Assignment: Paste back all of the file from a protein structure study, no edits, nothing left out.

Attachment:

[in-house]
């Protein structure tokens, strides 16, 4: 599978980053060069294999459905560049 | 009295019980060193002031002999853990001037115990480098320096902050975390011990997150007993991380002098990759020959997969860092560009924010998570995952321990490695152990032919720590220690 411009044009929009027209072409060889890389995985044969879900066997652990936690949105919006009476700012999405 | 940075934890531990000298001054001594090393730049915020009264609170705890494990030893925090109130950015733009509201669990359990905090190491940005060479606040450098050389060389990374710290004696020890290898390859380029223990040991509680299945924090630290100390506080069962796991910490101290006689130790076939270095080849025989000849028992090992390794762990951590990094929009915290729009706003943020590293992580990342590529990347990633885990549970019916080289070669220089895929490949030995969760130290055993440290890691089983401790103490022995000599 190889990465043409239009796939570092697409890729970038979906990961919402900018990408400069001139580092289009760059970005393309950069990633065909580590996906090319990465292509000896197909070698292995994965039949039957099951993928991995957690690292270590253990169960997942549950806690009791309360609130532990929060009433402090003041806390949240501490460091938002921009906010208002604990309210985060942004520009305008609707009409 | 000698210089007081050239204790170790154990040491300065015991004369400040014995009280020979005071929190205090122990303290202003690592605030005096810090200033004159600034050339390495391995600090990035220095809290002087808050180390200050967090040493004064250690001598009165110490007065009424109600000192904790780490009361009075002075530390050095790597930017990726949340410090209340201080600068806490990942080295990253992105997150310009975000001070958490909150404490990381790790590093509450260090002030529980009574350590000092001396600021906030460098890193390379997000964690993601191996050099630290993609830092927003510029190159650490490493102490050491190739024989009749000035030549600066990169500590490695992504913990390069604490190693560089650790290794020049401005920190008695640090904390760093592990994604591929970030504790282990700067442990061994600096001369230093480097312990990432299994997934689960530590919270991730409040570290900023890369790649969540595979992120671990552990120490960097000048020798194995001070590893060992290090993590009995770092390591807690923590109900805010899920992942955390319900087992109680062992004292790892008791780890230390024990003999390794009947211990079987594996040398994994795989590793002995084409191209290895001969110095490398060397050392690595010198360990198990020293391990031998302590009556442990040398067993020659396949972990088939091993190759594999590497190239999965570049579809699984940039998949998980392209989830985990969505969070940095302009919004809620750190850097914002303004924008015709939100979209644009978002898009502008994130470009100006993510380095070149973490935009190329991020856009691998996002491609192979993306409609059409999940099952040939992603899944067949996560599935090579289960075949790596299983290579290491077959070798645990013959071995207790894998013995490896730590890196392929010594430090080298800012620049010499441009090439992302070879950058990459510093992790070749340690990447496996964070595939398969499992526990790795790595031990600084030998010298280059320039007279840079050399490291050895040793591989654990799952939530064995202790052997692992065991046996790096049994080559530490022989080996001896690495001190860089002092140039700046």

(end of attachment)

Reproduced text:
[in-house]
């Protein structure tokens, strides 16, 4: 599978980053060069294999459905560049 | 009295019980060193002031002999853990001037115990480098320096902050975390011990997150007993991380002098990759020959997969860092560009924010998570995952321990490695152990032919720590220690 411009044009929009027209072409060889890389995985044969879900066997652990936690949105919006009476700012999405 | 940075934890531990000298001054001594090393730049915020009264609170705890494990030893925090109130950015733009509201669990359990905090190491940005060479606040450098050389060389990374710290004696020890290898390859380029223990040991509680299945924090630290100390506080069962796991910490101290006689130790076939270095080849025989000849028992090992390794762990951590990094929009915290729009706003943020590293992580990342590529990347990633885990549970019916080289070669220089895929490949030995969760130290055993440290890691089983401790103490022995000599 190889990465043409239009796939570092697409890729970038979906990961919402900018990408400069001139580092289009760059970005393309950069990633065909580590996906090319990465292509000896197909070698292995994965039949039957099951993928991995957690690292270590253990169960997942549950806690009791309360609130532990929060009433402090003041806390949240501490460091938002921009906010208002604990309210985060942004520009305008609707009409 | 000698210089007081050239204790170790154990040491300065015991004369400040014995009280020979005071929190205090122990303290202003690592605030005096810090200033004159600034050339390495391995600090990035220095809290002087808050180390200050967090040493004064250690001598009165110490007065009424109600000192904790780490009361009075002075530390050095790597930017990726949340410090209340201080600068806490990942080295990253992105997150310009975000001070958490909150404490990381790790590093509450260090002030529980009574350590000092001396600021906030460098890193390379997000964690993601191996050099630290993609830092927003510029190159650490490493102490050491190739024989009749000035030549600066990169500590490695992504913990390069604490190693560089650790290794020049401005920190008695640090904390760093592990994604591929970030504790282990700067442990061994600096001369230093480097312990990432299994997934689960530590919270991730409040570290900023890369790649969540595979992120671990552990120490960097000048020798194995001070590893060992290090993590009995770092390591807690923590109900805010899920992942955390319900087992109680062992004292790892008791780890230390024990003999390794009947211990079987594996040398994994795989590793002995084409191209290895001969110095490398060397050392690595010198360990198990020293391990031998302590009556442990040398067993020659396949972990088939091993190759594999590497190239999965570049579809699984940039998949998980392209989830985990969505969070940095302009919004809620750190850097914002303004924008015709939100979209644009978002898009502008994130470009100006993510380095070149973490935009190329991020856009691998996002491609192979993306409609059409999940099952040939992603899944067949996560599935090579289960075949790596299983290579290491077959070798645990013959071995207790894998013995490896730590890196392929010594430090080298800012620049010499441009090439992302070879950058990459510093992790070749340690990447496996964070595939398969499992526990790795790595031990600084030998010298280059320039007279840079050399490291050895040793591989654990799952939530064995202790052997692992065991046996790096049994080559530490022989080996001896690495001190860089002092140039700046």